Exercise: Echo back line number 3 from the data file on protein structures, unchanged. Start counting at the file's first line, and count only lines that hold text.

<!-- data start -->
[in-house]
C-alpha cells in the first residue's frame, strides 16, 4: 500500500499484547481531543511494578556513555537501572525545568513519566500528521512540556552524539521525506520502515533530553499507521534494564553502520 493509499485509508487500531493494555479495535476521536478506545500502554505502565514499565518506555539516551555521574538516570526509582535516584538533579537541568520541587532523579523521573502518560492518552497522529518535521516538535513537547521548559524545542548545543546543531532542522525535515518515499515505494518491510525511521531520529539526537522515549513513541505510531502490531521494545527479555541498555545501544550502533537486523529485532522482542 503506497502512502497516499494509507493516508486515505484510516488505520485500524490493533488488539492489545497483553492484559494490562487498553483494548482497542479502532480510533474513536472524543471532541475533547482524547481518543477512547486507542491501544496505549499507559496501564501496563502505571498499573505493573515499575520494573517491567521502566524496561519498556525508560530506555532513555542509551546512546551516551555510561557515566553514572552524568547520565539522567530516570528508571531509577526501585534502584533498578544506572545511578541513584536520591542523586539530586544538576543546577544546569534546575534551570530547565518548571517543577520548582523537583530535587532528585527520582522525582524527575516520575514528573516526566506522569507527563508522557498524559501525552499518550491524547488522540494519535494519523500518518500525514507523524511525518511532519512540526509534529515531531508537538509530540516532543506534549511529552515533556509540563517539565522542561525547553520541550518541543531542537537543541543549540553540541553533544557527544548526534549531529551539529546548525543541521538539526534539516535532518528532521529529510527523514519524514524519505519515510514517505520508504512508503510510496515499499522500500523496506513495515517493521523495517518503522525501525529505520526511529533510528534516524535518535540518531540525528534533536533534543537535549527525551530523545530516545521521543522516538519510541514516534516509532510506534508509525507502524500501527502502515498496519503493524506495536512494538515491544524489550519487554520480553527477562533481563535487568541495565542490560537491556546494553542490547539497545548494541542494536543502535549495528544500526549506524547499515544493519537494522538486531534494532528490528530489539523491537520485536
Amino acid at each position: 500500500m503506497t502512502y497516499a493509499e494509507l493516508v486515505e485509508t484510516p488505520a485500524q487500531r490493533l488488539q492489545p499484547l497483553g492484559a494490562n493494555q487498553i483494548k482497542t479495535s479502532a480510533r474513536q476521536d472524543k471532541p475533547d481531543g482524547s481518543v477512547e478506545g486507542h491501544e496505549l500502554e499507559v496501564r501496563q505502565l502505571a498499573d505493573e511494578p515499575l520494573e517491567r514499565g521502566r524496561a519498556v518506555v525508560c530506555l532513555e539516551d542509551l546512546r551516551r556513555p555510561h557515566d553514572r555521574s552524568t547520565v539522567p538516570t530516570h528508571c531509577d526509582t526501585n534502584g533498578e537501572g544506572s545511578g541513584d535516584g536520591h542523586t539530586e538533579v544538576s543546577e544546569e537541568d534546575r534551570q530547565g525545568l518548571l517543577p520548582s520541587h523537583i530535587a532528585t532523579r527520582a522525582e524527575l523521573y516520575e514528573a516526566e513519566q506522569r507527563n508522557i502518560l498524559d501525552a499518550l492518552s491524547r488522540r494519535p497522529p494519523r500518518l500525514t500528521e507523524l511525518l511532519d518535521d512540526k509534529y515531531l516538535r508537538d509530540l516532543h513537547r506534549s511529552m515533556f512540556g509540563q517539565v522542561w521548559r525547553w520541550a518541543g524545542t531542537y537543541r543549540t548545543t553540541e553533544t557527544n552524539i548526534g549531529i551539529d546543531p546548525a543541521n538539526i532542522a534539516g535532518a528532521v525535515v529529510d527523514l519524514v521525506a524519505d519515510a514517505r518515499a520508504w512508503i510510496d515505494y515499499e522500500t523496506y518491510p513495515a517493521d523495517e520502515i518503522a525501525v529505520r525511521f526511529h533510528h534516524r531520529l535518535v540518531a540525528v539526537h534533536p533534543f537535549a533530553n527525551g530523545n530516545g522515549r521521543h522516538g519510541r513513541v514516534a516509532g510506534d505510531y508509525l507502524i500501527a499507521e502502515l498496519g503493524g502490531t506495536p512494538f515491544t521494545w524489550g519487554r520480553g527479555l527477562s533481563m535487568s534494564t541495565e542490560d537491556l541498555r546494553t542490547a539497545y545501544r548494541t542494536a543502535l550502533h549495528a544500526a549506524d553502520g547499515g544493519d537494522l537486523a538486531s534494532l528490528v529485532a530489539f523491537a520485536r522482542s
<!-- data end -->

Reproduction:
Amino acid at each position: 500500500m503506497t502512502y497516499a493509499e494509507l493516508v486515505e485509508t484510516p488505520a485500524q487500531r490493533l488488539q492489545p499484547l497483553g492484559a494490562n493494555q487498553i483494548k482497542t479495535s479502532a480510533r474513536q476521536d472524543k471532541p475533547d481531543g482524547s481518543v477512547e478506545g486507542h491501544e496505549l500502554e499507559v496501564r501496563q505502565l502505571a498499573d505493573e511494578p515499575l520494573e517491567r514499565g521502566r524496561a519498556v518506555v525508560c530506555l532513555e539516551d542509551l546512546r551516551r556513555p555510561h557515566d553514572r555521574s552524568t547520565v539522567p538516570t530516570h528508571c531509577d526509582t526501585n534502584g533498578e537501572g544506572s545511578g541513584d535516584g536520591h542523586t539530586e538533579v544538576s543546577e544546569e537541568d534546575r534551570q530547565g525545568l518548571l517543577p520548582s520541587h523537583i530535587a532528585t532523579r527520582a522525582e524527575l523521573y516520575e514528573a516526566e513519566q506522569r507527563n508522557i502518560l498524559d501525552a499518550l492518552s491524547r488522540r494519535p497522529p494519523r500518518l500525514t500528521e507523524l511525518l511532519d518535521d512540526k509534529y515531531l516538535r508537538d509530540l516532543h513537547r506534549s511529552m515533556f512540556g509540563q517539565v522542561w521548559r525547553w520541550a518541543g524545542t531542537y537543541r543549540t548545543t553540541e553533544t557527544n552524539i548526534g549531529i551539529d546543531p546548525a543541521n538539526i532542522a534539516g535532518a528532521v525535515v529529510d527523514l519524514v521525506a524519505d519515510a514517505r518515499a520508504w512508503i510510496d515505494y515499499e522500500t523496506y518491510p513495515a517493521d523495517e520502515i518503522a525501525v529505520r525511521f526511529h533510528h534516524r531520529l535518535v540518531a540525528v539526537h534533536p533534543f537535549a533530553n527525551g530523545n530516545g522515549r521521543h522516538g519510541r513513541v514516534a516509532g510506534d505510531y508509525l507502524i500501527a499507521e502502515l498496519g503493524g502490531t506495536p512494538f515491544t521494545w524489550g519487554r520480553g527479555l527477562s533481563m535487568s534494564t541495565e542490560d537491556l541498555r546494553t542490547a539497545y545501544r548494541t542494536a543502535l550502533h549495528a544500526a549506524d553502520g547499515g544493519d537494522l537486523a538486531s534494532l528490528v529485532a530489539f523491537a520485536r522482542s